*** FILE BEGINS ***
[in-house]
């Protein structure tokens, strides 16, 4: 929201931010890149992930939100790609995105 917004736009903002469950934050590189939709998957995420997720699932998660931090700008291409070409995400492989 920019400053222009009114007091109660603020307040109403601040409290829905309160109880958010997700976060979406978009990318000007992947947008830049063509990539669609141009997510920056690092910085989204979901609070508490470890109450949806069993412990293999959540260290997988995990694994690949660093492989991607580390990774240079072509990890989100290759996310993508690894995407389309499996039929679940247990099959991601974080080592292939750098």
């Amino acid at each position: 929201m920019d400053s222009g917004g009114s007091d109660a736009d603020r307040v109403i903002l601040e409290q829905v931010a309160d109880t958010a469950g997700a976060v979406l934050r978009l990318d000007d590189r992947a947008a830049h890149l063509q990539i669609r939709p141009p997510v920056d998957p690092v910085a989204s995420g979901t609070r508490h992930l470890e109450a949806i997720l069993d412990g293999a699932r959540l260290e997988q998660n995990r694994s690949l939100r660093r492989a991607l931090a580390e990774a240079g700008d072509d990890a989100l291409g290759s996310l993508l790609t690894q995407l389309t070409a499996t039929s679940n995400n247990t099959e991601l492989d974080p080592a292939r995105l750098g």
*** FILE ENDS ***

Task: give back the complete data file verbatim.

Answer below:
[in-house]
């Protein structure tokens, strides 16, 4: 929201931010890149992930939100790609995105 917004736009903002469950934050590189939709998957995420997720699932998660931090700008291409070409995400492989 920019400053222009009114007091109660603020307040109403601040409290829905309160109880958010997700976060979406978009990318000007992947947008830049063509990539669609141009997510920056690092910085989204979901609070508490470890109450949806069993412990293999959540260290997988995990694994690949660093492989991607580390990774240079072509990890989100290759996310993508690894995407389309499996039929679940247990099959991601974080080592292939750098």
């Amino acid at each position: 929201m920019d400053s222009g917004g009114s007091d109660a736009d603020r307040v109403i903002l601040e409290q829905v931010a309160d109880t958010a469950g997700a976060v979406l934050r978009l990318d000007d590189r992947a947008a830049h890149l063509q990539i669609r939709p141009p997510v920056d998957p690092v910085a989204s995420g979901t609070r508490h992930l470890e109450a949806i997720l069993d412990g293999a699932r959540l260290e997988q998660n995990r694994s690949l939100r660093r492989a991607l931090a580390e990774a240079g700008d072509d990890a989100l291409g290759s996310l993508l790609t690894q995407l389309t070409a499996t039929s679940n995400n247990t099959e991601l492989d974080p080592a292939r995105l750098g």